Skara Brae had to be the highlight of the visit and it was the first site we headed for once we landed.
There’s been a lot of television coverage of Skara Brae in recent years, but nothing quite prepared me for seeing it in person. Built around 3000BC, it was a subterranean village, hidden under sand for centuries, but revealed in the 19th century after a storm removed some of the layers covering sand.
As you walk around the village, looking down from the path above, your mind goes into overdrive, trying to mentally construct the village as it once was, seeing it with your mind’s eye, peopling it with men and women who looked just like us but about whom there is so much we don’t have a clue about.
Perhaps the most iconic view of Skara Brae is this one…
Who is there of a certain age who isn’t thinking ‘The Flintstones’ when they see this?
But this is absolutely real! How did the residents use that stone dresser? I couldn’t stop wondering about it. What would you do with it if it was the centre-piece of your house?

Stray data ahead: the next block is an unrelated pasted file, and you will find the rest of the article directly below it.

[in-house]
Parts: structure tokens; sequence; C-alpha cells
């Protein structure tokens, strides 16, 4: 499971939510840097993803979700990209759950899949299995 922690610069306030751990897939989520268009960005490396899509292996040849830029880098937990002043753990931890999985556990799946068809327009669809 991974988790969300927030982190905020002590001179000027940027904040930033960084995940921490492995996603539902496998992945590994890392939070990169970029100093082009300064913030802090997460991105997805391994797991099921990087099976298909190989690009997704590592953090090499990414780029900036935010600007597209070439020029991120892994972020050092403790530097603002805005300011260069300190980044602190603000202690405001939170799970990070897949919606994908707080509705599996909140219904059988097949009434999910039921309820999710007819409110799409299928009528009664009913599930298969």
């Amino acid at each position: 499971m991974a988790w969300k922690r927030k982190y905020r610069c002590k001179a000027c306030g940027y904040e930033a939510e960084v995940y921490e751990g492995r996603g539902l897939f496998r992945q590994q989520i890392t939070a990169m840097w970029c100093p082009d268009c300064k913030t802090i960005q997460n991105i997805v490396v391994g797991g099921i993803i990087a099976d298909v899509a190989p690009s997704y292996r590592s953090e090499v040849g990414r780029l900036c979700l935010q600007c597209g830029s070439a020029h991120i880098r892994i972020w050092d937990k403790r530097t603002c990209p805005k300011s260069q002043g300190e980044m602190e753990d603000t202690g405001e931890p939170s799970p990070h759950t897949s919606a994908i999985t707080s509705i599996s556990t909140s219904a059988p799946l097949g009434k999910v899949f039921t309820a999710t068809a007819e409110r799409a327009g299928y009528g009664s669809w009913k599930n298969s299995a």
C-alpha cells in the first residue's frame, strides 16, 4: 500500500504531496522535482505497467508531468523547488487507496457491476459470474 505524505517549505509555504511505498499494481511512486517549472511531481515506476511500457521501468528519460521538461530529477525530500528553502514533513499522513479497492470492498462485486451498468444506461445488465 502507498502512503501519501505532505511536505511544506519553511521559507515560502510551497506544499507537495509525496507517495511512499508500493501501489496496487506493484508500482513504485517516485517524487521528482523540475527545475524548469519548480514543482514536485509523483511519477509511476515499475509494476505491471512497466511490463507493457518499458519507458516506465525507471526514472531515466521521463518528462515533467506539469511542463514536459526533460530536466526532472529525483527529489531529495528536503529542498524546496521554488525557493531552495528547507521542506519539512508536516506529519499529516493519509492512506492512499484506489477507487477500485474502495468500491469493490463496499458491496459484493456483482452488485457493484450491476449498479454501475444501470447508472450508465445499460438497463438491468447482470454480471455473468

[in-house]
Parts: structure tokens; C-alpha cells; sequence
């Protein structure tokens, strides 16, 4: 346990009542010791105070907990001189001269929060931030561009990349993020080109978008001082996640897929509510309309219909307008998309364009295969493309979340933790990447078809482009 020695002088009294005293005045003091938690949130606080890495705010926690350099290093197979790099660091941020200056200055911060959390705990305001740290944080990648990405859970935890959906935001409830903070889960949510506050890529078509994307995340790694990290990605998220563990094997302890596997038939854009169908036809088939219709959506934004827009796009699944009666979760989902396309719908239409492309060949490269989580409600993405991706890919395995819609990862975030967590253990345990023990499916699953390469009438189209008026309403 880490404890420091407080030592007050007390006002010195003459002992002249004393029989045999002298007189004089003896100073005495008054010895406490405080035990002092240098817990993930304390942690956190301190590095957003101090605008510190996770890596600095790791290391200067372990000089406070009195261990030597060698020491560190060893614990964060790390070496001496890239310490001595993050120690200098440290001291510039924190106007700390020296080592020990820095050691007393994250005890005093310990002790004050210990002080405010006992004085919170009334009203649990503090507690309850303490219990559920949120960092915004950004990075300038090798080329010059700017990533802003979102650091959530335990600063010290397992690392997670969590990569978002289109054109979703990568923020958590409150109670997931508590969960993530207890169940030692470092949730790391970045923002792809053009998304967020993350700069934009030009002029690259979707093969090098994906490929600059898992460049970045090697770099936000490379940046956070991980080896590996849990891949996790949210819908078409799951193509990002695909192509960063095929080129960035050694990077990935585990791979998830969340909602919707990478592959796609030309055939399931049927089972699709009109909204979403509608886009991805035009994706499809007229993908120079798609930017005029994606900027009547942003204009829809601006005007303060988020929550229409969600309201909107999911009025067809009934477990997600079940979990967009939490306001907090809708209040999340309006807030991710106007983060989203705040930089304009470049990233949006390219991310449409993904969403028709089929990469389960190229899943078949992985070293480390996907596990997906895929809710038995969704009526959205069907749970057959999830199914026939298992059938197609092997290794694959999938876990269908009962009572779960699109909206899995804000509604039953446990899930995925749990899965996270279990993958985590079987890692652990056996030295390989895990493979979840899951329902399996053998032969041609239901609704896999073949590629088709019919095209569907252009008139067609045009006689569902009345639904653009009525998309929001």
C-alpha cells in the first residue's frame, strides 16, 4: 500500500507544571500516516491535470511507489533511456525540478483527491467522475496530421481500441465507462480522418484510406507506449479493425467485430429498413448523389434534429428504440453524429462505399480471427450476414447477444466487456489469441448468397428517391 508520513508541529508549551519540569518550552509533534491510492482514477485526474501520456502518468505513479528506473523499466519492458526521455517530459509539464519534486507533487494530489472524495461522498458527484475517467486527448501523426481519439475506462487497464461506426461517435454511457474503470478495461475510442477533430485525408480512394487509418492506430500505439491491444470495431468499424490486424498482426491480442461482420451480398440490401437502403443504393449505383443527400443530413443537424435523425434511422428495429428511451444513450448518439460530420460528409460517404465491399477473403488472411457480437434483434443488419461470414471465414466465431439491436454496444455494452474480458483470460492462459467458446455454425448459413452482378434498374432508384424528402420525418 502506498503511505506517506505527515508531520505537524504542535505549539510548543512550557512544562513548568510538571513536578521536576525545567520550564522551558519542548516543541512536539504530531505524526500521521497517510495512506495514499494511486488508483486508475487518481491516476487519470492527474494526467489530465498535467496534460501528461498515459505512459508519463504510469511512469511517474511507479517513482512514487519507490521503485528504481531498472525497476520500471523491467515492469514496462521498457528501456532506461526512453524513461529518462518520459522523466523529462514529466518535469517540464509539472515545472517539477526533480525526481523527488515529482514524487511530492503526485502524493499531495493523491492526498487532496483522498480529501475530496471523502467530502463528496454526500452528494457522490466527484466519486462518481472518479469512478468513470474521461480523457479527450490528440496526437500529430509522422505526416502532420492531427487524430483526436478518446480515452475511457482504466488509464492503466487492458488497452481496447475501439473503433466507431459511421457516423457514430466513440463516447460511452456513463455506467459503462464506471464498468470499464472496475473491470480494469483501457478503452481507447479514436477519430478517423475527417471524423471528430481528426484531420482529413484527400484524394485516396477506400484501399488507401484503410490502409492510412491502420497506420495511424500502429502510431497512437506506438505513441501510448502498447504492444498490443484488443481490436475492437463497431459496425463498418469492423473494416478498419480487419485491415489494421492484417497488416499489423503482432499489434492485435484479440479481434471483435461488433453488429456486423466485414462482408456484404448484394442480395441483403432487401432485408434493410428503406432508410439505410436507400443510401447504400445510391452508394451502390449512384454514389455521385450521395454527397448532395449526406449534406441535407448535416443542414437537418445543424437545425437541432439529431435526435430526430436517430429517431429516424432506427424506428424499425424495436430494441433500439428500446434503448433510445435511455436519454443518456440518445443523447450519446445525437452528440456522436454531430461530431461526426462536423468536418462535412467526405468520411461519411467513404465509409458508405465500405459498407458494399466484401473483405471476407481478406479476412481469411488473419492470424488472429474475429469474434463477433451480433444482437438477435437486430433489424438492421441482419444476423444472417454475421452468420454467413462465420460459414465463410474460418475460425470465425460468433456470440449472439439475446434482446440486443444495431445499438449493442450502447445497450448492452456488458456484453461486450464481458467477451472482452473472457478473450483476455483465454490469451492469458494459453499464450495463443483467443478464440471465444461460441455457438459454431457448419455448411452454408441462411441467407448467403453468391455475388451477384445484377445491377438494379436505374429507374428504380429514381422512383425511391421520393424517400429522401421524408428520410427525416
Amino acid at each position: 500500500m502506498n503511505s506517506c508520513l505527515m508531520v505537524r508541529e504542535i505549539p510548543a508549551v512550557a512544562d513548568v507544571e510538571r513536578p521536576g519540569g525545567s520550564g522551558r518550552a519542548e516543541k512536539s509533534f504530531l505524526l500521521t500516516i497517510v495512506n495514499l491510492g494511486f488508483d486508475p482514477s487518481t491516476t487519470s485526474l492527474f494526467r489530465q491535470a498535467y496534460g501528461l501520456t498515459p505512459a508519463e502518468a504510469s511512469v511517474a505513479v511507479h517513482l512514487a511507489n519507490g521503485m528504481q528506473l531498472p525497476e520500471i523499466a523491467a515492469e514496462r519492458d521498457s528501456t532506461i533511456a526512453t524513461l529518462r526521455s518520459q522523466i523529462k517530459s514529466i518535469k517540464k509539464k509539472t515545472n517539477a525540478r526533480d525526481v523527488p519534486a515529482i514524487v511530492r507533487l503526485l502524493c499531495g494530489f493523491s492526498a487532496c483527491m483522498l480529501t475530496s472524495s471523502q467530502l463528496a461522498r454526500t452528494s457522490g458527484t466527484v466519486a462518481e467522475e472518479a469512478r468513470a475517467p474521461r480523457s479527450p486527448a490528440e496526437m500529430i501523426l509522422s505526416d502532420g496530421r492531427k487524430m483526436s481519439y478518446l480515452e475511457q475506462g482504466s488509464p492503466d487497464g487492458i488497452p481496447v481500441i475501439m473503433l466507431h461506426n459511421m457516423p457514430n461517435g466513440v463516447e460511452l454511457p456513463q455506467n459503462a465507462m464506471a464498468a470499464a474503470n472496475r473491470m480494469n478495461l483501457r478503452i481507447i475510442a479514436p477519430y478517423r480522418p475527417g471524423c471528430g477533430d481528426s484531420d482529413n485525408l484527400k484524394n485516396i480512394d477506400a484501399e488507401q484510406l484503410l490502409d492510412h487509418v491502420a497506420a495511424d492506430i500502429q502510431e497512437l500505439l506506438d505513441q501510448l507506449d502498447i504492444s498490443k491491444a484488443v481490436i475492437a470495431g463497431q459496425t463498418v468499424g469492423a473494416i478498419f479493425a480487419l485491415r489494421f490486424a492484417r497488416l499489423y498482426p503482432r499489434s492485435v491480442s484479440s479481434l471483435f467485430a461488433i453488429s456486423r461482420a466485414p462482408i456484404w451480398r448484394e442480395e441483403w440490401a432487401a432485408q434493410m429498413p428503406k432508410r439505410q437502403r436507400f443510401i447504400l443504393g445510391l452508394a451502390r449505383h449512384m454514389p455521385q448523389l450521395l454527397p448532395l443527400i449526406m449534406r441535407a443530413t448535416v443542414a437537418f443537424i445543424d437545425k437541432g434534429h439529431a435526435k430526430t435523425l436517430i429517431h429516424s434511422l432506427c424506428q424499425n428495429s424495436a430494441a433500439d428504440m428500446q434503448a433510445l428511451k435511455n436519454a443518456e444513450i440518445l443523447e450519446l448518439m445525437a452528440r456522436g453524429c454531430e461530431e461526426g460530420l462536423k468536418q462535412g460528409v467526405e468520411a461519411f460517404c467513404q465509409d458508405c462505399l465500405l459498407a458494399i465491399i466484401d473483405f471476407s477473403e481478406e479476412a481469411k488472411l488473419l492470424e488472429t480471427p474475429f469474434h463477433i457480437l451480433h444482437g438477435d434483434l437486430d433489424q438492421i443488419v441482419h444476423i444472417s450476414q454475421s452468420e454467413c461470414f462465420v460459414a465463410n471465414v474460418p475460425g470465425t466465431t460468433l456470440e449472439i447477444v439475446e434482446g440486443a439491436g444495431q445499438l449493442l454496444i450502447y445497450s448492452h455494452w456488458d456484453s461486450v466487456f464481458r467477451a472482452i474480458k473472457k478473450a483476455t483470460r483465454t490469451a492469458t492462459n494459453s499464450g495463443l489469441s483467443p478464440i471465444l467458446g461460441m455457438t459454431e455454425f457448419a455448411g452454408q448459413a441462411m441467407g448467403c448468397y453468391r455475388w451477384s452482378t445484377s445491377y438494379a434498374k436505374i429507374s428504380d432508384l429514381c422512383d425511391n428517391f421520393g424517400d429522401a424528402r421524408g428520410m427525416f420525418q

Then look around – either side are the stone remains of the bed-spaces and in the middle, a hearth. In the walls are niches – what was kept inside them?
It would, I am sure, be entirely possible to spend weeks just looking at Skara Brae and trying to understand it, let alone uncover more (and yes, the archaeologists are fairly certain that much more of the site remains uncovered). But with only a few hours to spare, we moved on.
Our next stop was to visit the Ring of Brodgar.
Here is a stone circle from around 3000BC, comprising stones from across Orkney – 36 remain of the original 60, laid out in a circle and surrounded by a henge. Strange mounds also feature in the local landscape adding so much to the mystery that already surrounds this amazing place.